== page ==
I bought a new flat bar commuter bike a few months ago; you can read the suggestions, and my final decision, here: viewtopic.php?f=9&t=97401 . It was a very uncomplicated process: I went into a local bike shop I trusted, tried a few, and bought the one I liked. I could have spent a lot more time getting something slightly better or slightly cheaper, but I knew I was in the right ball park price wise. It was $549 for the bike itself (and some places have this model cheaper), then a bit over $600 once you factor in a carrier and mudguards. I kept my old lights (about $100) and bike lock (perhaps $50 to $100 new?). Instead of panniers, I put a sports bag on my carrier.

One other random piece of advice: I recommend ordinary pedals, rather than clips, for commuting. I frequently have to stop and occasionally dismount, and it's also nice to know I can get my feet off quickly in an emergency.

Despite all the planning and online map options, I find the best way to choose a route is to try a few different ones.

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Re: Suggestions on which bicycle to buy

Postby ironhanglider » Thu Jun 21, 2018 10:33 pm

chill_8_7 wrote:
human909 wrote:I think that is best. Many cycling enthusiasts prefer drop bars over flatbars, but it is best to start with something you are comfortable with. You could spend $2000 on an very nice all weather commuting bike but probably better to spend $500-$700 + $150 accessories IMO.


Yeah, the basic research on some simple bikes shows that would be the cost. Would be a good initial start.

human909 wrote:I would also suggest checking out outdoor clothing stores. (I'm biased here, my hobbies are outdooor rec.) Cheaper, warmer and generally better than cycling stores for clothes. (Unless you trying for pure speed.)

Staying warm is all about layers. A thermal (preferably merino) base layer is great. Then several layers that you can moderate your temperature with. Plenty of other information online and from good sales assistants at outdoor clothing stores.

For serious rain a decent rain jack and rain pants. Cheap no breathable rainpants do the job.


Was thinking to check some sporting stores like Rebel for all weather clothes and jackets, felt prices were much reasonable over there. Maybe I am wrong, not really a person who shops a lot. Hoping to check the local Cycle Inn, Trek and Reid stores this weekend.

BugsBunny wrote:I would recommend a Brompton folding bike for your circumstances.

You can take it into your office/train/home very easily - keeping it safe.
The gearing options will cover your needs.


I intend to avoid taking the train as much as possible and definitely not a huge fan of taking bicycle in train and then ride. Instead would prefer to leave early and ride the whole distance or take the train the whole way, maybe a bit lazy :P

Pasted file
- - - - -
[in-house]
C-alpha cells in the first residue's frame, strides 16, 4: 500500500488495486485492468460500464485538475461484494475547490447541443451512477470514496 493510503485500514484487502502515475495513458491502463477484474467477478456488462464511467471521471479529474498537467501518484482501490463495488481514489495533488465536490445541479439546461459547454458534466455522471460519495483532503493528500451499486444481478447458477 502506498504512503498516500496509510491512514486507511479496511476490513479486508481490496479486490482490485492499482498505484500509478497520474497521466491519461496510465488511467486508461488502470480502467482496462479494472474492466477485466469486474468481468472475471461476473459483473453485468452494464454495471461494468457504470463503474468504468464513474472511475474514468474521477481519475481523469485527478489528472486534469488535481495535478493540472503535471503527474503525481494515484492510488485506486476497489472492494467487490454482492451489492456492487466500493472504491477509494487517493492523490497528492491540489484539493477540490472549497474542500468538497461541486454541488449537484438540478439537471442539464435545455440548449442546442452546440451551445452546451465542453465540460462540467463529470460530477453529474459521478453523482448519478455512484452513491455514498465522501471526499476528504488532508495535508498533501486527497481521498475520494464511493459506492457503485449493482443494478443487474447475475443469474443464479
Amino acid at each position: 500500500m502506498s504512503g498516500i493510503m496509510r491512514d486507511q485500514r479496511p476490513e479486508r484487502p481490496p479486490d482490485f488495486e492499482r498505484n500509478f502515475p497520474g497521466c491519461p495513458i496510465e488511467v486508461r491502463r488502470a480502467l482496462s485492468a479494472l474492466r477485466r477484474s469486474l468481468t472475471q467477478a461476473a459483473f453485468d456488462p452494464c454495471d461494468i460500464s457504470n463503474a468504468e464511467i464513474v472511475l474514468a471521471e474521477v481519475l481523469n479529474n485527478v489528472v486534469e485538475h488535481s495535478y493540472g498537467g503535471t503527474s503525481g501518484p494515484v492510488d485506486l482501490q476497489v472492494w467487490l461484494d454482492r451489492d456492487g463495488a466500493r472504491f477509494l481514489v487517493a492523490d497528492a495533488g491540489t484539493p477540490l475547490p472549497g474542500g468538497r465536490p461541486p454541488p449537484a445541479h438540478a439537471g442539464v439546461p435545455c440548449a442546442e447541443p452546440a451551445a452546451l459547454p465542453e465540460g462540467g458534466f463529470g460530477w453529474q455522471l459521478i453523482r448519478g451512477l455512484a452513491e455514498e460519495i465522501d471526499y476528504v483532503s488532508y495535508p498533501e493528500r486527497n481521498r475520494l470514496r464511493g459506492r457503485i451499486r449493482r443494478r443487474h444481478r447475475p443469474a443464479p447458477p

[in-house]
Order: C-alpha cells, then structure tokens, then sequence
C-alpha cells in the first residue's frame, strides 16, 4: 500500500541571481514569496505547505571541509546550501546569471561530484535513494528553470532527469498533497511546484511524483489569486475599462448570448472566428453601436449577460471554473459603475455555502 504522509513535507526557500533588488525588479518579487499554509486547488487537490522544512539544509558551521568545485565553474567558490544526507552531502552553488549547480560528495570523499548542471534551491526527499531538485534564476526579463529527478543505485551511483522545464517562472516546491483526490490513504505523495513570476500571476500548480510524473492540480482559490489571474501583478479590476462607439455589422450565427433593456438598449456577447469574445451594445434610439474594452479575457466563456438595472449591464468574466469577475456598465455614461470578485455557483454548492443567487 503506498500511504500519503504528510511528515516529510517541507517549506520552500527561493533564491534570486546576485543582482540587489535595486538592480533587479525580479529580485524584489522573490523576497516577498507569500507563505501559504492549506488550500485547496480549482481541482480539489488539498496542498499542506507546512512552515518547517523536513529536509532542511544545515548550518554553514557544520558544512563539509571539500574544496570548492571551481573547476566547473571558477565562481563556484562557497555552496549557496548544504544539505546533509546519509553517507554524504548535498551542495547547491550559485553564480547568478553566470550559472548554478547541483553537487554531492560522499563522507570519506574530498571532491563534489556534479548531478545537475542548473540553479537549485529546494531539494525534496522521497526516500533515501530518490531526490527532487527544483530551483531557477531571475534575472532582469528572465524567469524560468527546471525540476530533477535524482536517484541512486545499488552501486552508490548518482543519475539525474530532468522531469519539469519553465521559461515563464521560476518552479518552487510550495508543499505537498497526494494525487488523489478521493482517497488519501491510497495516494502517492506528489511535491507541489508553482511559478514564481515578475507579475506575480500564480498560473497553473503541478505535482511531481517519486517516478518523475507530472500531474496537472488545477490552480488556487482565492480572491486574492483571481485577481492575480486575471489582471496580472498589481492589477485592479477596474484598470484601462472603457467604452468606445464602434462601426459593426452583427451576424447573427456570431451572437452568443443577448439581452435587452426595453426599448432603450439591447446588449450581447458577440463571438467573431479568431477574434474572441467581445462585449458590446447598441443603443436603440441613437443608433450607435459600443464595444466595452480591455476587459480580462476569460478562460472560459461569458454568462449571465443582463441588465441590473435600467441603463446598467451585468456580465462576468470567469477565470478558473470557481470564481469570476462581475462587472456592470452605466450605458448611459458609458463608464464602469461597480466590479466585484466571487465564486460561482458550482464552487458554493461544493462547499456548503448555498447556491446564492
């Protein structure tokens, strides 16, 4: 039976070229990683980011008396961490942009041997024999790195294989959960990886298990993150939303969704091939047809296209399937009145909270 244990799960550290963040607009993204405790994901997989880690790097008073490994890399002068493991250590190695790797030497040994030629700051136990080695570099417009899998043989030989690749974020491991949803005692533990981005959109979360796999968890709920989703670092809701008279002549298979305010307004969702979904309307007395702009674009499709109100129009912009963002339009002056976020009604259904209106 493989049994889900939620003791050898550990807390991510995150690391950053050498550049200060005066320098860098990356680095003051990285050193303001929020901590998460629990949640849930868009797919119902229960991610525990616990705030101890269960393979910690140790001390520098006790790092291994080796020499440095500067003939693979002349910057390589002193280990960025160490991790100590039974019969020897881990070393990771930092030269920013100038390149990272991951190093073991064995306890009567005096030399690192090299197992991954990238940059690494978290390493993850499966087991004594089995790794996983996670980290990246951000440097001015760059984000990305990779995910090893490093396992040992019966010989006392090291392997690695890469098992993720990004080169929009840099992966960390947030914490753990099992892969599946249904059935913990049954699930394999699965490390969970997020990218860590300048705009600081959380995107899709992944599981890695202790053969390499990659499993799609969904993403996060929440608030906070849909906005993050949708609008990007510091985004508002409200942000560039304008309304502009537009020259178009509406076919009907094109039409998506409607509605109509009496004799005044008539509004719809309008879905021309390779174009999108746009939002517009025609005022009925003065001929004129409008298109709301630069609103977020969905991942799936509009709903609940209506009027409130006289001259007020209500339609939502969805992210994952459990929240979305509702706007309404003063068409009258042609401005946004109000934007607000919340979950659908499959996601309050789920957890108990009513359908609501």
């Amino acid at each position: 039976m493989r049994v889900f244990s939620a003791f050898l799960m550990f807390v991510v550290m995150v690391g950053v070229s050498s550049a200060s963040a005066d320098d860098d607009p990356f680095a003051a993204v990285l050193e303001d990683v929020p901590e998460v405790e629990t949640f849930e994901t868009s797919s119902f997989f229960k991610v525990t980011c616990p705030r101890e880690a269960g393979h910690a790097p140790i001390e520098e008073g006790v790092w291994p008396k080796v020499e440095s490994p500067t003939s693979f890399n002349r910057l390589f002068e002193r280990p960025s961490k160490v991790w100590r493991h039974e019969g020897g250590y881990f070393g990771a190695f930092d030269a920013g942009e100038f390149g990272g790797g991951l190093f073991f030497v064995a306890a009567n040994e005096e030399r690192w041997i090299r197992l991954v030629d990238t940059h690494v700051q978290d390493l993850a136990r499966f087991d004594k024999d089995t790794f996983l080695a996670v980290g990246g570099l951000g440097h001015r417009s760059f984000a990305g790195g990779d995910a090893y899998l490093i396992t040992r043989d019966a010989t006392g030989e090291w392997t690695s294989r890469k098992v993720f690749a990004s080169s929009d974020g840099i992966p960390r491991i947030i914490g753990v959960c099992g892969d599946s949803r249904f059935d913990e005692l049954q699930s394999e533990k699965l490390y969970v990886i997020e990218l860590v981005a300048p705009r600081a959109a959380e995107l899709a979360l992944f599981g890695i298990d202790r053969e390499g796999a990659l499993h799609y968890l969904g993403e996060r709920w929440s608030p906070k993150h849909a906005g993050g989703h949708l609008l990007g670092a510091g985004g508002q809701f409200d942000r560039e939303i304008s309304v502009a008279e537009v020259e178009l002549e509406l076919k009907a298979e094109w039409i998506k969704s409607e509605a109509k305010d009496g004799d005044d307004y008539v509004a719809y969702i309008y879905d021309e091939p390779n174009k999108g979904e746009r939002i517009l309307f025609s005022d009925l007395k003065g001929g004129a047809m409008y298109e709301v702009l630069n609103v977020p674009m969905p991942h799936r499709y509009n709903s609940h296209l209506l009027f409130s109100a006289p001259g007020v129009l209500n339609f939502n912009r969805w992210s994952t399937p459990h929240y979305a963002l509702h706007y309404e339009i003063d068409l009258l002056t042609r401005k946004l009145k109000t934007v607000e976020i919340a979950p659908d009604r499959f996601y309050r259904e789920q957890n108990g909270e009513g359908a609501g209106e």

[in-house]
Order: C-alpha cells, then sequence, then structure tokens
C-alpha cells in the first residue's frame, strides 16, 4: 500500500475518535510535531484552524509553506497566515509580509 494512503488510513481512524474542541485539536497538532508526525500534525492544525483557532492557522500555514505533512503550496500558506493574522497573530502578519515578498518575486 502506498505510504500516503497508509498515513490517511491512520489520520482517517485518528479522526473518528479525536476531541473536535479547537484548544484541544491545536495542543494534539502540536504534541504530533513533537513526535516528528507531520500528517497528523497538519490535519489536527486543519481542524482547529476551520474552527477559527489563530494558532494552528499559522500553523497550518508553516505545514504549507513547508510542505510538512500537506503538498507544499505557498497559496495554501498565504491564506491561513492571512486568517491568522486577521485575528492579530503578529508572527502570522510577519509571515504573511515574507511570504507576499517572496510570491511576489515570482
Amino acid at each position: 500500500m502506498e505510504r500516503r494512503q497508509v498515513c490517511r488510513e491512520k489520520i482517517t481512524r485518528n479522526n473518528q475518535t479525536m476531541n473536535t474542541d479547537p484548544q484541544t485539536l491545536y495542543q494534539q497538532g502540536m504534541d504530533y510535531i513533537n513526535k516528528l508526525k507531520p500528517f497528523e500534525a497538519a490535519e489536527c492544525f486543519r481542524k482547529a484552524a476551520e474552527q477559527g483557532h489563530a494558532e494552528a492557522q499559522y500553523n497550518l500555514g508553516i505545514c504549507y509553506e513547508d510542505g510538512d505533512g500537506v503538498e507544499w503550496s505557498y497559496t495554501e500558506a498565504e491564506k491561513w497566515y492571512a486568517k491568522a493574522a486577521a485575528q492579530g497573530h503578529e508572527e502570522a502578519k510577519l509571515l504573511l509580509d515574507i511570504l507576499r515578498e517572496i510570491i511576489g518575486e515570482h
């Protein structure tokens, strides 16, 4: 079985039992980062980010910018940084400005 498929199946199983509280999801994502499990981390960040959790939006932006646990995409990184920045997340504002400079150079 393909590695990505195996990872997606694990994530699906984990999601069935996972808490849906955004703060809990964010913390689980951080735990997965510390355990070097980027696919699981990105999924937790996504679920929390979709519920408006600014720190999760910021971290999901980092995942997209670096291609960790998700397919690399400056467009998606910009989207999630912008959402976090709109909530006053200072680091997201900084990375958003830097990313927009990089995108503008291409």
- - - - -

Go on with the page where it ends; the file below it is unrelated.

HenryCharlie wrote:Get a flat bar roadbike. If you have lockers at work, keep a pair of shoes, trousers and jacket there and then you just need a backpack for your laptop and a shirt/undies/socks.
My advice would be to start off as a fair weather commuter, that way you don't need to buy all the rain protective clothing and mudguards. Later once you're comfortable riding in, get the rain gear and maybe panniers.


Just checked the office storage and locker area. They have it like way too secure, making it very safe. The locker in bike storage area is cleared overnight and we have separate lockers in office floor too. So got to prioritize what I need to carry, what I need to store and minimize the luggage as much as possible.

This might sound a bit dumb, Google Maps is the option to see the cycling route? Absolutely no idea on the rules here on where can drive and where cannot. Or is there any other specific app?


Hi chill-8-7,

I live a little further out from you and I ride past/through Glen Iris on my way in.

When it comes to bikes, any bike will do for commuting, particularly at first. You can work out what is important to you later. I like mudguards, panniers, and dynohub lights, but they each come with considerable cost. Decent battery lights can be found relatively cheaply, and a pack will do well enough until it starts to annoy you.

I agree with what HenryCharlie has said about riding in the rain, and with trying to keep as much stuff at work as possible. Riding in the rain sucks. I do it, but I am prepared for it too. I don't recommend it for a new commuter. However if the weather is marginal, then if it is clear enough in the morning then that is ok, it is the putting wet clothing on at the end of the day that would suck. (I have drying facilities at work :D ) I am able to keep shoes, trousers, deoderant, cufflinks and a weeks worth of shirts at work.

I am not a fan of the idea of a bike on the train. By the time the trains get to Glen Iris at commuting time, they will be full enough for even a folding bike to be in the way, and once you get to the city Collins St is close enough to walk anyway. A bike to get to and from the station on the other hand is different. Any old junk bike is good enough for that, (and a better bike is more likely to get pinched).

Navigation is simple enough, just make your way to the Gardiner's Creek Trail and follow it in. There are other ways, but this is pretty convenient and relatively stress free. Strava can be useful for maps as well as being able to compare routes which others have used through the flybys feature.

Here is my ride to work this morning.